At least 45 percent of all US tap water could be laced with at least one type of per - and polyfluoroalkyl substances or PFAS, a group of toxic "forever chemicals," according to a new study conducted by the United States Geological Survey (USGS).
There are roughly 12,000 of these man-made chemicals in existence, according to the study, and are dubbed "forever chemicals" due to the fact that they hardly ever break down in the environment or in the human body.
The effects these chemicals have on our health are still not entirely understood, but they have been associated with several serious health risks, including certain types of cancer, and reproductive effects in pregnant people, as The Washington Post reports.
Despite their suspected toxicity, they continue to be used in consumer products, including clothing, cosmetics, and food packaging. And now, it seems that they have made their way into our tap water as well, meaning millions of Americans are likely directly consuming them.
And human health isn't the only concern, as PFAS have negative impacts on the health of animals and the environment.
According to the USGS, the study is the largest and most comprehensive of its kind thus far, with scientists examining tap water samples from over 700 locations across the country over the course of a five-year period. Per the WaPo, these locations were varied, from water taken from protected lands and "residential areas with no known PFAS sources," to locations near previously-identified high-risk waste sites.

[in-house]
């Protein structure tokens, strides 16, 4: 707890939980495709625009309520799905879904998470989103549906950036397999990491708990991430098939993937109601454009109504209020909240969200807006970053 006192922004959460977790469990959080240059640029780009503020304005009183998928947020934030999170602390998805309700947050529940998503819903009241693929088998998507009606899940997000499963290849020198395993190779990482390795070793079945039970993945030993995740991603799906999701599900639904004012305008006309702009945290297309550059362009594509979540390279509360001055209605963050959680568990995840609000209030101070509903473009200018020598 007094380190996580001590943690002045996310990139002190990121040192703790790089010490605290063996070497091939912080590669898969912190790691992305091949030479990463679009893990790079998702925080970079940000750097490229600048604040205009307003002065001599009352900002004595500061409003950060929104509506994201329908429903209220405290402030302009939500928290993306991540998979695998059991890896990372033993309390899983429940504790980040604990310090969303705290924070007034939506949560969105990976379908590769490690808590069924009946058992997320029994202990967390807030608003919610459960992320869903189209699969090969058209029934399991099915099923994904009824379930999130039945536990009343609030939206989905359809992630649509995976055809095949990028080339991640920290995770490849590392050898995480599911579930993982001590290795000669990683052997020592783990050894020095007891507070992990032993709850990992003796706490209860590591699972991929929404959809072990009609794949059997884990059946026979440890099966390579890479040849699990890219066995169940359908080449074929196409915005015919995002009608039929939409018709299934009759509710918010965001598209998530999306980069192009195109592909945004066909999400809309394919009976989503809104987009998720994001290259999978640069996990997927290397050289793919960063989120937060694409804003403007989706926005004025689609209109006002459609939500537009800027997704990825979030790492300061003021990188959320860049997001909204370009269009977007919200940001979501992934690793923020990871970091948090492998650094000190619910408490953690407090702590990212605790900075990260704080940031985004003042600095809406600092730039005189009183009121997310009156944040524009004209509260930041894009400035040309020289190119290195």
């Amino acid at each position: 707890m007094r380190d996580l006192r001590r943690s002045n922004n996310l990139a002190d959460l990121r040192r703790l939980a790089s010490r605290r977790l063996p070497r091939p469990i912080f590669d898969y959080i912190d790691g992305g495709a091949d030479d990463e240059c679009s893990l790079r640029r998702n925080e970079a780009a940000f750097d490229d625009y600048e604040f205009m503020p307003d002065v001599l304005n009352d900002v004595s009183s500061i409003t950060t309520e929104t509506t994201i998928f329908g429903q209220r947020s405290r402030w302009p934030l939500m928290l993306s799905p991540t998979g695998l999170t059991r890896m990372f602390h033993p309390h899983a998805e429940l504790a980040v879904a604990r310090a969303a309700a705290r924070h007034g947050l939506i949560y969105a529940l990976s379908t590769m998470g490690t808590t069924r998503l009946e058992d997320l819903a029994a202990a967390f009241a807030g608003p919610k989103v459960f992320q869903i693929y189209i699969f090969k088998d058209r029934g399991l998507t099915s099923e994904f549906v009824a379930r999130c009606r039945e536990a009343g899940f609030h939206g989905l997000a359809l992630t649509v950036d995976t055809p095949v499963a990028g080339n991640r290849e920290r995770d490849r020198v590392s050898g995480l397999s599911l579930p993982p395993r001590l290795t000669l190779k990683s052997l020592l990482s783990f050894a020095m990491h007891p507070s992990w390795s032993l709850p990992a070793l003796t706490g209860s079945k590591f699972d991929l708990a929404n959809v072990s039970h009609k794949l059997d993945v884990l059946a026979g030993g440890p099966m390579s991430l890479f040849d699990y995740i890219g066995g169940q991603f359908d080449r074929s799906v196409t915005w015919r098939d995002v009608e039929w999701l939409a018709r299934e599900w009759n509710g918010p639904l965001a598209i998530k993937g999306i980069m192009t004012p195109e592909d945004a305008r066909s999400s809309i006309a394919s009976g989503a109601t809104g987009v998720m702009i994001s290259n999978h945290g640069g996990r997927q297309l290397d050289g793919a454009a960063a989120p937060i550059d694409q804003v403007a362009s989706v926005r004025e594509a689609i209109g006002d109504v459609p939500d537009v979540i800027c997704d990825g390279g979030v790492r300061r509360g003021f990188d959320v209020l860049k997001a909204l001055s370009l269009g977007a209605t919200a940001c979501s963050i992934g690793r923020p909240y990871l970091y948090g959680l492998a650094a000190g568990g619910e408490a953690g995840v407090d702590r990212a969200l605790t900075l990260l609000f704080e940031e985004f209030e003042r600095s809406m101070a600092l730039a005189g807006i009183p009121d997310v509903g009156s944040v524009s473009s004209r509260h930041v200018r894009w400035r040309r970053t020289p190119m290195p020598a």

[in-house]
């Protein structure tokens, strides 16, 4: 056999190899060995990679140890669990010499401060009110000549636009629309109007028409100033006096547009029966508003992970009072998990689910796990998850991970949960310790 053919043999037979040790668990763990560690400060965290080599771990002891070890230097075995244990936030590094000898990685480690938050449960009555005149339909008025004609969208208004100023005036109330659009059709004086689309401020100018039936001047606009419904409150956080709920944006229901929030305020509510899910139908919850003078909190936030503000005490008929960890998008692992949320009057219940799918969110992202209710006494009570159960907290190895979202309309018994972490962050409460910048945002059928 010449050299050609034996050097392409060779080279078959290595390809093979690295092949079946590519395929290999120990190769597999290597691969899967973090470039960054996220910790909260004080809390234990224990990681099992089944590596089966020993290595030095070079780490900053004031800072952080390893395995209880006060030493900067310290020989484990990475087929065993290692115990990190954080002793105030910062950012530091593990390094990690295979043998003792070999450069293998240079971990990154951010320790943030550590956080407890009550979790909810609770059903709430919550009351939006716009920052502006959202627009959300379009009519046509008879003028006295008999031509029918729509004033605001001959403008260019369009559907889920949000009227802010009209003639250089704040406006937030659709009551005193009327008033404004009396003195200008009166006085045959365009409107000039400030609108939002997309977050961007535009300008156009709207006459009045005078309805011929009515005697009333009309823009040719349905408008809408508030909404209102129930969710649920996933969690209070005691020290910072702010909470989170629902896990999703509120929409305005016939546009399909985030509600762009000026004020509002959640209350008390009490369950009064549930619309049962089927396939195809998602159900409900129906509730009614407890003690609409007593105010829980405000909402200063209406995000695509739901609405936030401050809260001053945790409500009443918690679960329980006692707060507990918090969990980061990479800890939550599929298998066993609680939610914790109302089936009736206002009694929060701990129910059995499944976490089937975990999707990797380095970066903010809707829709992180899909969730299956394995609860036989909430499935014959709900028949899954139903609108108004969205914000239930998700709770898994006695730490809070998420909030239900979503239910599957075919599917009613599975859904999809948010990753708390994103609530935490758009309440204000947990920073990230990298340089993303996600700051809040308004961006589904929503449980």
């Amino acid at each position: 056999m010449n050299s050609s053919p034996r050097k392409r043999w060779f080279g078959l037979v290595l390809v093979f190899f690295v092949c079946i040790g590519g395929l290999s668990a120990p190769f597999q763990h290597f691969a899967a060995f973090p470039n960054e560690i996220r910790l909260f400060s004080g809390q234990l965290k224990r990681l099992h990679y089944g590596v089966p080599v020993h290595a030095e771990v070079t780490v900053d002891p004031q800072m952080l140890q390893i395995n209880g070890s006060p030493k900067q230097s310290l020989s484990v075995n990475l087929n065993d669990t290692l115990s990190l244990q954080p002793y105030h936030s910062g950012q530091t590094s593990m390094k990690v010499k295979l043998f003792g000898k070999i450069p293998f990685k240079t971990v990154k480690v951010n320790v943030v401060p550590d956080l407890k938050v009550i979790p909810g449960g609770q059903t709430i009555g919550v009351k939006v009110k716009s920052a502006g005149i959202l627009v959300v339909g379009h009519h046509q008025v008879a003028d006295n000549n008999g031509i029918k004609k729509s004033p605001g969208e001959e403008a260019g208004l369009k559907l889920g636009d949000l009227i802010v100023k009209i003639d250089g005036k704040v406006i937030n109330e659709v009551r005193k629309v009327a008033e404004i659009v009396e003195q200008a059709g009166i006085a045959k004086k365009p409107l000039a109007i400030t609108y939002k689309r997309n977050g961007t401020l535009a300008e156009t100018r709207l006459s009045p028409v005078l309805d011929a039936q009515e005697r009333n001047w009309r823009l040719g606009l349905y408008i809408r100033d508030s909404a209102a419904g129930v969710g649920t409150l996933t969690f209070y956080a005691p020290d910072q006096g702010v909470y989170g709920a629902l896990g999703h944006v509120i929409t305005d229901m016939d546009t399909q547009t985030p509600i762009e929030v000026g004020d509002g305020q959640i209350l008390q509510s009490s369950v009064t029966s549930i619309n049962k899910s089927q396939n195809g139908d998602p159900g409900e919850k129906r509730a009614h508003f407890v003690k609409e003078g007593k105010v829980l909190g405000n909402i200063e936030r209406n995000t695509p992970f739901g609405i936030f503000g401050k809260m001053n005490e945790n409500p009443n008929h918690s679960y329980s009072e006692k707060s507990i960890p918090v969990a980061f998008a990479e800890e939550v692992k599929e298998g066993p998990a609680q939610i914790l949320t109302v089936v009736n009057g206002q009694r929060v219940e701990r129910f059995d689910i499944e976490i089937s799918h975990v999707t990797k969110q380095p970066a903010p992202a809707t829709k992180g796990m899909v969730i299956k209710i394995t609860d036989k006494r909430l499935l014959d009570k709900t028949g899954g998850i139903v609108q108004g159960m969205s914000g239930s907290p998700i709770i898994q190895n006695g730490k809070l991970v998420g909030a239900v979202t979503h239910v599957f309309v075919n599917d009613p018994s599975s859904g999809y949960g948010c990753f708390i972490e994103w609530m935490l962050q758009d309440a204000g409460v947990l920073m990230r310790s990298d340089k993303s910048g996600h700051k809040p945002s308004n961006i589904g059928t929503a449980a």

As NPR reports, the USGS scientists' choice to examine tap water was very intentional, as most state and federal testing is usually done in groundwater wells and the water treatment plants they supply.
"The USGS study specifically focused on collecting water directly from a homeowners tap," Kelly Smalling, a USGS research chemist and the study's lead author, told NPR, as it's "where exposure actually occurs."
Based on their findings, the USGS scientists estimate that those in urban areas are at a 75 percent risk of PFAS exposure, while folks in more rural areas face a 25 percent risk.
There are also some hotspots, with Smalling telling NPR that potential high-risk areas include "the Great Plains, Great Lakes, Eastern Seaboard, and Central/Southern California regions."
Though the Environmental Protection Agency (EPA) introduced some federal drinking water limits to PFAS back in March, those guidelines have yet to go into effect.
They're also pretty flawed. As Smalling told NPR, the guidelines entirely exclude the one in eight Americans who get their drinking water from private wells.
According to some experts, however, all regulation is too little, too late if we fail to throttle PFAS at their man-made source.
"We need to regulate the companies that are producing these chemicals," Harvard epidemiologist Carmen Messerlian, who was not involved in the study, told the WaPo. "By the time they hit our water, our food, our children's mouths and our bodies, it really is too late."
The EPA recently come under fire for failing to halt production at a major food and cosmetic packaging manufacturer that's alleged to have repeatedly lied about whether its products contained the cancer-linked chemical chains.
Simply put: it's a pretty grim situation. And right now, it's unclear how the pervasiveness of these chemicals can effectively be countered on a large scale.
Fortunately, some states have recently passed some meaningful PFAS-related legislation. In the meantime, the USGS study will hopefully provide US citizens with more awareness of what, exactly, they might be drinking.
"We really hope that this study gives the average American some information about the quality of their drinking water," Smalling told the WaPo.
More on forever chemicals: Scientists Discover That Toilet Paper Contains Toxic "Forever" Chemicals
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